The name of this blog, Rainbow Juice, is intentional.
The rainbow signifies unity from diversity. It is holistic. The arch suggests the idea of looking at the over-arching concepts: the big picture. To create a rainbow requires air, fire (the sun) and water (raindrops) and us to see it from the earth.
Juice suggests an extract; hence rainbow juice is extracting the elements from the rainbow, translating them and making them accessible to us. Juice also refreshes us and here it symbolises our nutritional quest for understanding, compassion and enlightenment.

Wednesday, 29 July 2015

Who Does The Pope Think He Is?

Since the release of Pope Francis’ encyclical letter On Care For Our Common Home there have been two primary commentaries.  One has been enthusiasm that the leader of the Catholic Church has placed climate change, and a concern for those suffering it’s affects, firmly within the realm of religious interest.  The other commentary boils down to variations on the theme of “who does the Pope think he is?”

I have no answer to that question, nor do I intend to pursue it.  However, the question does raise a more fundamental one: Does religion have a place within the dialogue around climate change?

At the heart of the question about the Pope’s ontology is the assertion that religion should have no place in the politics of climate change.  Therein lies the critical mistake.  Action on climate change is not a political debate.

Nor is climate change a scientific debate, or an economic one.  It is not an ethical or moral debate.  Placing climate change within any of these human domains is topsy-turvy.  Climate change embraces all of these domains; politics, religion, science, economics, ethics, morals, and more.  Each of these brings it’s own observations and understandings to the climate change dialogue.

Science brings the understanding of the dynamics of climate change.  It brings the data and scientific analysis.  It brings the facts and figures.

Economics brings the financial constraints and opportunities that lie ahead and  seeks answers to questions such as: how much will this cost?  Can we afford it? Can we afford to do nothing?  Do we have the economic resources, and how are they to be distributed?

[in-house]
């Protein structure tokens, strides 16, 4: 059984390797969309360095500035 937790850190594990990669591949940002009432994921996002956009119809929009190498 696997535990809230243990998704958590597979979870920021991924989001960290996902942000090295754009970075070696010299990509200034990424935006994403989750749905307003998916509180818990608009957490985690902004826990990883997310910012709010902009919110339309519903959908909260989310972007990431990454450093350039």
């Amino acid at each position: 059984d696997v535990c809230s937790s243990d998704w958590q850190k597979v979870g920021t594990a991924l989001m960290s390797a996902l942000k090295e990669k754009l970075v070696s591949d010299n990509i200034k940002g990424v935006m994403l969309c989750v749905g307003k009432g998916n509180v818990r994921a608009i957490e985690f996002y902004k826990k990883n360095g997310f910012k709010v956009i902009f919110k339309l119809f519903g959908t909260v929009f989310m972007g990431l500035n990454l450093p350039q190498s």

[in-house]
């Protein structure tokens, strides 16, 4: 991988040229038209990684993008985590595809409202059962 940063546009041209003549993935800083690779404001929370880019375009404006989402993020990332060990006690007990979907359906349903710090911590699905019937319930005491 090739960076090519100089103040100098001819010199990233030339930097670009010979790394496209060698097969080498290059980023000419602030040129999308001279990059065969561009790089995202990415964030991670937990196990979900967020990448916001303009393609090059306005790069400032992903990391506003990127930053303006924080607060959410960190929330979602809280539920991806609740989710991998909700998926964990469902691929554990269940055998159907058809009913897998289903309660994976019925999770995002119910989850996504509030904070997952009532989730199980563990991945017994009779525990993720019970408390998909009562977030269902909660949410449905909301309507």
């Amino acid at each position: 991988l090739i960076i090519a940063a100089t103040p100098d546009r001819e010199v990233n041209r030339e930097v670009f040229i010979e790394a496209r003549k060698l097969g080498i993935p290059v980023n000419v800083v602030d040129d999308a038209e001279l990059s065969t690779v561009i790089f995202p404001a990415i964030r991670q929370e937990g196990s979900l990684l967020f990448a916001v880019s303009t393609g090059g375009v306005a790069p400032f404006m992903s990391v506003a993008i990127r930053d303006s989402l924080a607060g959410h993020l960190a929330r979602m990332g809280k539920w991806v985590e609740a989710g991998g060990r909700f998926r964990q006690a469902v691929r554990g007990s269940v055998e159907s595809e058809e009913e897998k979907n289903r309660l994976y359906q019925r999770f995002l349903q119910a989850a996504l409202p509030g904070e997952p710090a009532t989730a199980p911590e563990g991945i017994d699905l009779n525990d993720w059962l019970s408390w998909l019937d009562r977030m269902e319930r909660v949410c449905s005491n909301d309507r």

Politics brings the mechanism of public decision-making.  It brings together the competing interests and priorities from within the public, social and national fields.  Furthermore, climate change forces us to think politically at an international level.

Religion brings the history of our human place within the cosmos.  It asks us to think about our spiritual connection with the earth and all that live in it.  Religion asks us to consider our connection with each other and with the earth.

Morals and Ethics bring a series of questions relating to how we should act, individually and socially.  Morals and ethics ask questions such as: what state should we leave the world in for future generations? what right do humans have to hold dominion over other sentient beings?

(Note.  I have distinguished morals and ethics from that of religion.  This is deliberate.  One does not need to be religiously inclined in order to have a strong moral and ethical compass.)

All of these spheres of human endeavour have a place in the dialogue around climate change.  There is no room for nit-picking and playing games of “religion has no place in politics,” or “science is unequivocal, morals don’t enter into it.”  The dialogue around climate change must embrace all, because climate change embraces all.  None of us is immune.  None of us can truly claim to be solely scientists, politicians, economists or religious adherents.

Who does the Pope think he is?  I guess he would answer that he is a religious leader.  Certainly, in terms of climate change he claims that:

“I would like to enter into dialogue with all people about our common home.”1

As a religious leader he must be welcomed to the dialogue.

1. Pope Francis, encyclical letter “On Care For Our Common Home,” 2015, para 3.
Disclaimer:  I am not, and never have been, a member of the Catholic Church.

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